When Lawrence Summers identified the central importance of secular stagnation for the global economy in his speech at the IMF in 2013, the Harvard professor put his finger on the most important motivating force for the financial markets in the 2010s.
And it remains so. The direction of secular stagnation after the pandemic passes into history will be crucial for asset prices.
Prof Summers’ interpretation of the term — originally coined by Alvin Hansen in 1938 — argued that excess savings relative to intended investment had driven the global equilibrium real rate of interest well below zero by the mid 2000s, making it difficult for monetary policy to provide the needed stimulus after the 2008 financial crisis.
Actual real interest rates did fall somewhat, but not enough to forestall sluggish growth, so inflation dropped below the 2 per cent central bank targets, notably in Japan and the eurozone.
These forces explained many of the key trends in global markets. Short-term interest rates remained “lower for longer”, not because the central banks tried to inflate an artificial bubble in asset prices but because they responded appropriately to the downward pressure on equilibrium real rates.
Nominal and real bond yields continued to fall in advanced economies, hitting the effective lower bounds in many. As the demand for “safe” fixed income securities exceeded supply, a desperate search for yield spilled into corporate credit and emerging market debt, forcing credit spreads lower.
Equities benefited from the lower discount rate on future profits resulting from lower risk-free interest rates. Share prices defied the sluggish growth in output and rose to dizzying heights. Meanwhile, profits have benefited from low wage inflation, another possible symptom of secular stagnation.
Yale’s Robert Shiller, who had warned of earlier equity and housing bubbles, has recently written that lower bond yields support the high valuations of equities, relative to past and future profits. In his view, there is no obvious equity bubble in the overall market this time.
Equities that gained from technological and structural changes, in particular, the Faangs — Facebook, Apple, Amazon and Google and Netflix — were deemed to have the best long-term revenue growth prospects, so they benefited the most from declining discount rates.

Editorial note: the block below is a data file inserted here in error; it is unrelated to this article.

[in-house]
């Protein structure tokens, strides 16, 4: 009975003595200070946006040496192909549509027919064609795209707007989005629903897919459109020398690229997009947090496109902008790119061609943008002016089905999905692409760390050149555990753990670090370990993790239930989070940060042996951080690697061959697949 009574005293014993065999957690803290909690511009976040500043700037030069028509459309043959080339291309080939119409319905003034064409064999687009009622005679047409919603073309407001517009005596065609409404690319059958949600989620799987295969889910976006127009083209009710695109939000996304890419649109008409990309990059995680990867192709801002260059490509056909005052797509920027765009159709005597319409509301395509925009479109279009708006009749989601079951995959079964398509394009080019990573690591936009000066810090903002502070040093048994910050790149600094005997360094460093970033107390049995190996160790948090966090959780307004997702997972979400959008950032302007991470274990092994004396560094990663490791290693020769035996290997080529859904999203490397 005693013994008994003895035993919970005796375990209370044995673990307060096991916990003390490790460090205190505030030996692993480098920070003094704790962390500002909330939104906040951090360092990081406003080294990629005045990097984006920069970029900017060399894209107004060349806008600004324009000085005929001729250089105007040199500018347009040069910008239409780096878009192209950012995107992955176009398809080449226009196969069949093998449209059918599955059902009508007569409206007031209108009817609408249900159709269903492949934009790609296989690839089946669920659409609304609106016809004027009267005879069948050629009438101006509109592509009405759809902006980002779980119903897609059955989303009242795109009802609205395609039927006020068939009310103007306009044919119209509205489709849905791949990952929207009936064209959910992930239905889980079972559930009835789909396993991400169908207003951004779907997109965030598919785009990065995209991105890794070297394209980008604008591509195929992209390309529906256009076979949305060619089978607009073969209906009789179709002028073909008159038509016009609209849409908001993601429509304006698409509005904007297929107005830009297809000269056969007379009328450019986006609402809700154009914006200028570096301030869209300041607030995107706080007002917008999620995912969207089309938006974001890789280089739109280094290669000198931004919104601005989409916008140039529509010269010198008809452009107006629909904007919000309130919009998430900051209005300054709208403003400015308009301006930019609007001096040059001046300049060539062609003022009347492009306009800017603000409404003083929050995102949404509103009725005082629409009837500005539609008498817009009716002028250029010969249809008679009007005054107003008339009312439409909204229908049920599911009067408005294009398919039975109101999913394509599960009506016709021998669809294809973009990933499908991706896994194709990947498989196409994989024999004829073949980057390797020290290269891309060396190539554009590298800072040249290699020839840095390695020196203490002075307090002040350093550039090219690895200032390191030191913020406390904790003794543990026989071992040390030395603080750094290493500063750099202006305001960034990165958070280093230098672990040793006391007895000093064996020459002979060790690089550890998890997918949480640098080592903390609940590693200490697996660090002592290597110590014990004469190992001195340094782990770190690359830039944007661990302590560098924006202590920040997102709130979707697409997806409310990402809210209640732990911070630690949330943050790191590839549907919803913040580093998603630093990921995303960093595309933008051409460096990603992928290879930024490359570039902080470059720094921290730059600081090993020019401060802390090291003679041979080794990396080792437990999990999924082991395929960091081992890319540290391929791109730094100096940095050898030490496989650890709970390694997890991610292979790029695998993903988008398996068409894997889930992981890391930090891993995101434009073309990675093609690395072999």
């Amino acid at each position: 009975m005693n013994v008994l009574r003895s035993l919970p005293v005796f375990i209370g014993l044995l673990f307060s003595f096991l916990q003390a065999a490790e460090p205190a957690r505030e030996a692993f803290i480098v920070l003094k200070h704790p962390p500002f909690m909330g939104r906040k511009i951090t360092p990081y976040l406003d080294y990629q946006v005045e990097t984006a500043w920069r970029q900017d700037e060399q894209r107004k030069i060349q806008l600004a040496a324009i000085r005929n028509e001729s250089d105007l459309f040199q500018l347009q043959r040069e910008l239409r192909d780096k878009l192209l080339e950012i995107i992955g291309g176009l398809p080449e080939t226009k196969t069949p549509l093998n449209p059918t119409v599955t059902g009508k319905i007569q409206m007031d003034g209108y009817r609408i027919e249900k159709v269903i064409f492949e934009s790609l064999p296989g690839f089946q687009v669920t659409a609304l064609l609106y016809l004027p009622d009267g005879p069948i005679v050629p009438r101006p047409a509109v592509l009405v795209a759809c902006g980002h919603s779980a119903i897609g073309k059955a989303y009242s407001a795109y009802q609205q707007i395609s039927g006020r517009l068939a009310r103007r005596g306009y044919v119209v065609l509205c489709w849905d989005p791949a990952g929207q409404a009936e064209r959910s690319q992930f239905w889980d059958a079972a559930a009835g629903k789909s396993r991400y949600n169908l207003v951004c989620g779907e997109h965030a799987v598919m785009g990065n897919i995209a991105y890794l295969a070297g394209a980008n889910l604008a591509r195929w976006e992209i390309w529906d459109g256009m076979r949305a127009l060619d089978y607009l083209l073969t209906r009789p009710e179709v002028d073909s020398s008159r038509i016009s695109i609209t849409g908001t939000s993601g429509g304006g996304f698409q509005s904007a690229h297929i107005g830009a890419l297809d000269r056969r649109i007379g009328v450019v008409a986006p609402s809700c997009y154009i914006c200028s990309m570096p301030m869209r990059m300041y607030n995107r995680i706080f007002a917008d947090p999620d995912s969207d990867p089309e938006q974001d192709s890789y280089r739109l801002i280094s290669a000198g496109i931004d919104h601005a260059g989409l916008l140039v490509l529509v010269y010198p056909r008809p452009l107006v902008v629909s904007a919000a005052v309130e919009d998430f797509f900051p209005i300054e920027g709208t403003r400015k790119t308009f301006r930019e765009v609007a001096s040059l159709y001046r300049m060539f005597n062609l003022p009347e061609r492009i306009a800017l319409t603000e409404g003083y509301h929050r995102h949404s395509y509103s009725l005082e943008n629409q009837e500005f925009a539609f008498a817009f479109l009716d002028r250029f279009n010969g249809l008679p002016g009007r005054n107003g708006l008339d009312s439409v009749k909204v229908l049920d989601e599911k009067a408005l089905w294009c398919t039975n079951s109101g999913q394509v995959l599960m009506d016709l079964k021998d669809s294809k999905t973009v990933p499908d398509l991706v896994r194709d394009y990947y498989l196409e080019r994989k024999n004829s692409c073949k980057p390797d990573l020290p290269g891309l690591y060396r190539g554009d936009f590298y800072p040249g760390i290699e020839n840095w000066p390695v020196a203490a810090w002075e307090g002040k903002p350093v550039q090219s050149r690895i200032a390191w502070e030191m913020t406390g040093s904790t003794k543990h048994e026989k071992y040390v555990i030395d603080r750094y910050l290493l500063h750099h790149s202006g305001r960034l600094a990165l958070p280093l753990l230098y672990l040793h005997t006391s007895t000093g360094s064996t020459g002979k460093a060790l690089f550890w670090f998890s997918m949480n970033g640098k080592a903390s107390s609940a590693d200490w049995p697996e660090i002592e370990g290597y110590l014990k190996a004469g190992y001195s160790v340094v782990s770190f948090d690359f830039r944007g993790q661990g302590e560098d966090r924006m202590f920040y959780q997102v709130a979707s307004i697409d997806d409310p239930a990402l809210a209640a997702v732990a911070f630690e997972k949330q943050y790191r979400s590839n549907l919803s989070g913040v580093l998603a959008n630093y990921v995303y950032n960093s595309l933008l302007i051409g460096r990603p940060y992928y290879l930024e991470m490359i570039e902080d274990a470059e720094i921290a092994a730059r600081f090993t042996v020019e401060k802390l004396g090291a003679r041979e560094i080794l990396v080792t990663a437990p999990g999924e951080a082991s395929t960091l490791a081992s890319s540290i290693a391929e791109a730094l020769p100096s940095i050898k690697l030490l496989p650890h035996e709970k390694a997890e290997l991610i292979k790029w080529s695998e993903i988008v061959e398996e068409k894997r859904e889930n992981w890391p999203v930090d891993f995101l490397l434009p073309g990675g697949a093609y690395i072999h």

However, recent valuations in these new growth companies, fuelled by speculative phenomena such as the explosion of special purpose acquisition companies, or Spacs, do seem to be extremely frothy and are very vulnerable to any rise in real bond yields.
Even during the pandemic, secular stagnation still played a critical role. Markets had become accustomed to large-scale central bank asset purchases alongside burgeoning US budget deficits under President Donald Trump, without seeing any adverse effects. So they were willing to accept the massive fiscal and monetary injections of 2020 with equanimity.
A few decades ago, when global savings were in short supply, that would not have been the case. A global pandemic during the inflationary 1970s would have raised interest rates, making expansionary policy far more difficult.
It is little exaggeration to say that investors are all secular stagnationists now. But what of the future?
The latest thinking from Prof Summers, Jason Furman and other academic proponents of the theory suggests that the same long-term forces that have dominated recent decades will re-emerge after the pandemic.
They reject the idea that structural forces such as the global savings glut, demographic ageing and income inequality will reverse sufficiently to end this saga in the next few years.
Nor do they expect a “Roaring 1920s” spending mentality to emerge after Covid-19. This is in line with a recent lecture by Helene Rey. She argues that the long-term effects from the financial crisis and the pandemic will keep equilibrium interest rates very low during the 2020s.
Financial markets are likely to resume the behaviour seen before the pandemic. Near-zero bond yields will support buoyant equity markets.
However, there is a caveat: fiscal policy may become sufficiently stimulative to reverse the direction of travel for equilibrium real interest rates.
As US president-elect Joe Biden enters office, secular stagnationists are putting pressure on him to seize a rare opportunity to reject austerity and boost the fiscal stimulus by $2.5tn from 2021-23.
Commentators including Martin Wolf have argued that the legacy of high public debt ratios, taken alone, should not result in financial crises or inflation, so in theory there is plenty of fiscal scope for expansion.
An economic Marshall Plan is clearly needed to repair infrastructure, improve climate change and reduce inequality.
But what is good for the world economy is not necessarily good for asset prices.
A fiscal injection of several percentage points of US gross domestic product could begin to reverse secular stagnation. But it may also raise long-term discount rates and puncture the bull market in global equities.
Investors should be careful what they wish for.